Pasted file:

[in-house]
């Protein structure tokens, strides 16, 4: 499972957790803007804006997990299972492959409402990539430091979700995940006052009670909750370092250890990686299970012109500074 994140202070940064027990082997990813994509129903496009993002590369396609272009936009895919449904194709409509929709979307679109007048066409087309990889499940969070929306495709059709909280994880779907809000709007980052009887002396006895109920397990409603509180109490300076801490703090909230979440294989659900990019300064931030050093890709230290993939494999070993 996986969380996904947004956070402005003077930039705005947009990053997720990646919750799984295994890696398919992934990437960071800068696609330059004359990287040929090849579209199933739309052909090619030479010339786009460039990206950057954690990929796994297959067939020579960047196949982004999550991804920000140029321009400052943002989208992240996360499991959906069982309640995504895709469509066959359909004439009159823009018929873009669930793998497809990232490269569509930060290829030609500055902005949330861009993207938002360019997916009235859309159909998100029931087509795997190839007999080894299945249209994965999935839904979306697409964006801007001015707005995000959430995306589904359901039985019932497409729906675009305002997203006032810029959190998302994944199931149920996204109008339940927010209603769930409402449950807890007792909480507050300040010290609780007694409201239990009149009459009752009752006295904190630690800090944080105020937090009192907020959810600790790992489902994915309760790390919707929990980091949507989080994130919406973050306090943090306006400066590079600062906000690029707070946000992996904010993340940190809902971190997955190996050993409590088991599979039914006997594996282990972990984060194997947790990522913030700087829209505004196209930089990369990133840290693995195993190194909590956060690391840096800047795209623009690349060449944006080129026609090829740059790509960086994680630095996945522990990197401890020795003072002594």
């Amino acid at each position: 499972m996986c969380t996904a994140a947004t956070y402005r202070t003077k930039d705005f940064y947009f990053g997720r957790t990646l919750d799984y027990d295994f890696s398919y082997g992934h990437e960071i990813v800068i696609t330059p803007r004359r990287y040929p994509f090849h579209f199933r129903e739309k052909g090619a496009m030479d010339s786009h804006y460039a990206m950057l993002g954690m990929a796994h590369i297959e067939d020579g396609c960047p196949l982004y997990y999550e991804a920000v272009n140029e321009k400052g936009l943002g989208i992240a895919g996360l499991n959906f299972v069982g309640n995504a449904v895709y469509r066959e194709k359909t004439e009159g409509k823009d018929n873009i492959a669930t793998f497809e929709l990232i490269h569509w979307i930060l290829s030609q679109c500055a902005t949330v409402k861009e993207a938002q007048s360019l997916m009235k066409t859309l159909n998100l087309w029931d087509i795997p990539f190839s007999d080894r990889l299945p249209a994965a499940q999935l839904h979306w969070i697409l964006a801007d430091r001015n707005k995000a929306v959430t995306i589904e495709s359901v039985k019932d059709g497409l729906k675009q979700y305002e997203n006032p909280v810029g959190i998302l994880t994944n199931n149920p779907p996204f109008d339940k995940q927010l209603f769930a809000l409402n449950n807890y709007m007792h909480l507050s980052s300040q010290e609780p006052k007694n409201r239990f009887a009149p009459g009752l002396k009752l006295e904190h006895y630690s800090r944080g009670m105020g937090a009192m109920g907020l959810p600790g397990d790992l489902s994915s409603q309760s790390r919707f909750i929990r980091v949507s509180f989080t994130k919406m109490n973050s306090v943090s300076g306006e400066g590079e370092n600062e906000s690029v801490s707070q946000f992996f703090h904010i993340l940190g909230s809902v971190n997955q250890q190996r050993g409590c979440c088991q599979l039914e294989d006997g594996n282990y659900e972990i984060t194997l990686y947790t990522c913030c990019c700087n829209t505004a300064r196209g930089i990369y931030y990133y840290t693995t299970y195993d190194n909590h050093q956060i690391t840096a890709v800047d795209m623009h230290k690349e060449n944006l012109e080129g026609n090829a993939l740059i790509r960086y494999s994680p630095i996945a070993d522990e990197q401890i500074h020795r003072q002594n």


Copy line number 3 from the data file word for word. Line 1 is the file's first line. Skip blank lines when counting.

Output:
């Amino acid at each position: 499972m996986c969380t996904a994140a947004t956070y402005r202070t003077k930039d705005f940064y947009f990053g997720r957790t990646l919750d799984y027990d295994f890696s398919y082997g992934h990437e960071i990813v800068i696609t330059p803007r004359r990287y040929p994509f090849h579209f199933r129903e739309k052909g090619a496009m030479d010339s786009h804006y460039a990206m950057l993002g954690m990929a796994h590369i297959e067939d020579g396609c960047p196949l982004y997990y999550e991804a920000v272009n140029e321009k400052g936009l943002g989208i992240a895919g996360l499991n959906f299972v069982g309640n995504a449904v895709y469509r066959e194709k359909t004439e009159g409509k823009d018929n873009i492959a669930t793998f497809e929709l990232i490269h569509w979307i930060l290829s030609q679109c500055a902005t949330v409402k861009e993207a938002q007048s360019l997916m009235k066409t859309l159909n998100l087309w029931d087509i795997p990539f190839s007999d080894r990889l299945p249209a994965a499940q999935l839904h979306w969070i697409l964006a801007d430091r001015n707005k995000a929306v959430t995306i589904e495709s359901v039985k019932d059709g497409l729906k675009q979700y305002e997203n006032p909280v810029g959190i998302l994880t994944n199931n149920p779907p996204f109008d339940k995940q927010l209603f769930a809000l409402n449950n807890y709007m007792h909480l507050s980052s300040q010290e609780p006052k007694n409201r239990f009887a009149p009459g009752l002396k009752l006295e904190h006895y630690s800090r944080g009670m105020g937090a009192m109920g907020l959810p600790g397990d790992l489902s994915s409603q309760s790390r919707f909750i929990r980091v949507s509180f989080t994130k919406m109490n973050s306090v943090s300076g306006e400066g590079e370092n600062e906000s690029v801490s707070q946000f992996f703090h904010i993340l940190g909230s809902v971190n997955q250890q190996r050993g409590c979440c088991q599979l039914e294989d006997g594996n282990y659900e972990i984060t194997l990686y947790t990522c913030c990019c700087n829209t505004a300064r196209g930089i990369y931030y990133y840290t693995t299970y195993d190194n909590h050093q956060i690391t840096a890709v800047d795209m623009h230290k690349e060449n944006l012109e080129g026609n090829a993939l740059i790509r960086y494999s994680p630095i996945a070993d522990e990197q401890i500074h020795r003072q002594n």